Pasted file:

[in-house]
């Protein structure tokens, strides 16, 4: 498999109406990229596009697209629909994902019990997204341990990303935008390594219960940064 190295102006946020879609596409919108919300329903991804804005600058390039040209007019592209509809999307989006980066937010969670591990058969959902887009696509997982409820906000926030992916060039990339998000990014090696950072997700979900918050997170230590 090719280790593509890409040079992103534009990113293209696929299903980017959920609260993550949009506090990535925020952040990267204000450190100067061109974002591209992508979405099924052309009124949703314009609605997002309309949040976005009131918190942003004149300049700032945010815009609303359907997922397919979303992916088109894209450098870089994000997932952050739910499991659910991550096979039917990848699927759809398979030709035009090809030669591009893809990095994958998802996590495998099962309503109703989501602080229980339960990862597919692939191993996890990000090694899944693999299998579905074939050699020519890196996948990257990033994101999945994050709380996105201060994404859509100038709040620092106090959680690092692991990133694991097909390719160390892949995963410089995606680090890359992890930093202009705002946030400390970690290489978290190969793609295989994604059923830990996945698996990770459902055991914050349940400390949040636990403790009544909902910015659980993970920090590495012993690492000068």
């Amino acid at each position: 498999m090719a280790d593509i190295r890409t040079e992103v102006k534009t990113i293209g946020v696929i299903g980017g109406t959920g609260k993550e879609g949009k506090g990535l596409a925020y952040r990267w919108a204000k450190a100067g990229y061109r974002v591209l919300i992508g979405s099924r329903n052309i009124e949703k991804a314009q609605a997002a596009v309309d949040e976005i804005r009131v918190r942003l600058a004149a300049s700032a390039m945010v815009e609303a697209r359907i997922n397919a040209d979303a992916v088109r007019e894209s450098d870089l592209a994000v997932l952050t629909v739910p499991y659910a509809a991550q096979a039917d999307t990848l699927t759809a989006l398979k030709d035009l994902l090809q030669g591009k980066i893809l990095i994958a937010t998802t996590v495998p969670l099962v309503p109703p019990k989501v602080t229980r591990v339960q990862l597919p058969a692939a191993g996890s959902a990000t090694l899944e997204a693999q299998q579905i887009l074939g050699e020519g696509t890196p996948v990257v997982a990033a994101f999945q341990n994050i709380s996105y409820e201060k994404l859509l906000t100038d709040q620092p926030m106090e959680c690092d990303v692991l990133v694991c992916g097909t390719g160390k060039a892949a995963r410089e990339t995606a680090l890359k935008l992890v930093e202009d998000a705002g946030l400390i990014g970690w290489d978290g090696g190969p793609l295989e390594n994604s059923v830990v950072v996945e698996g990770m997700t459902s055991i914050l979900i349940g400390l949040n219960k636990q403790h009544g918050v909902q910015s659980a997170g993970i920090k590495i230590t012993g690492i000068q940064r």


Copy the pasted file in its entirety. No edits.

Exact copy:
[in-house]
């Protein structure tokens, strides 16, 4: 498999109406990229596009697209629909994902019990997204341990990303935008390594219960940064 190295102006946020879609596409919108919300329903991804804005600058390039040209007019592209509809999307989006980066937010969670591990058969959902887009696509997982409820906000926030992916060039990339998000990014090696950072997700979900918050997170230590 090719280790593509890409040079992103534009990113293209696929299903980017959920609260993550949009506090990535925020952040990267204000450190100067061109974002591209992508979405099924052309009124949703314009609605997002309309949040976005009131918190942003004149300049700032945010815009609303359907997922397919979303992916088109894209450098870089994000997932952050739910499991659910991550096979039917990848699927759809398979030709035009090809030669591009893809990095994958998802996590495998099962309503109703989501602080229980339960990862597919692939191993996890990000090694899944693999299998579905074939050699020519890196996948990257990033994101999945994050709380996105201060994404859509100038709040620092106090959680690092692991990133694991097909390719160390892949995963410089995606680090890359992890930093202009705002946030400390970690290489978290190969793609295989994604059923830990996945698996990770459902055991914050349940400390949040636990403790009544909902910015659980993970920090590495012993690492000068």
């Amino acid at each position: 498999m090719a280790d593509i190295r890409t040079e992103v102006k534009t990113i293209g946020v696929i299903g980017g109406t959920g609260k993550e879609g949009k506090g990535l596409a925020y952040r990267w919108a204000k450190a100067g990229y061109r974002v591209l919300i992508g979405s099924r329903n052309i009124e949703k991804a314009q609605a997002a596009v309309d949040e976005i804005r009131v918190r942003l600058a004149a300049s700032a390039m945010v815009e609303a697209r359907i997922n397919a040209d979303a992916v088109r007019e894209s450098d870089l592209a994000v997932l952050t629909v739910p499991y659910a509809a991550q096979a039917d999307t990848l699927t759809a989006l398979k030709d035009l994902l090809q030669g591009k980066i893809l990095i994958a937010t998802t996590v495998p969670l099962v309503p109703p019990k989501v602080t229980r591990v339960q990862l597919p058969a692939a191993g996890s959902a990000t090694l899944e997204a693999q299998q579905i887009l074939g050699e020519g696509t890196p996948v990257v997982a990033a994101f999945q341990n994050i709380s996105y409820e201060k994404l859509l906000t100038d709040q620092p926030m106090e959680c690092d990303v692991l990133v694991c992916g097909t390719g160390k060039a892949a995963r410089e990339t995606a680090l890359k935008l992890v930093e202009d998000a705002g946030l400390i990014g970690w290489d978290g090696g190969p793609l295989e390594n994604s059923v830990v950072v996945e698996g990770m997700t459902s055991i914050l979900i349940g400390l949040n219960k636990q403790h009544g918050v909902q910015s659980a997170g993970i920090k590495i230590t012993g690492i000068q940064r």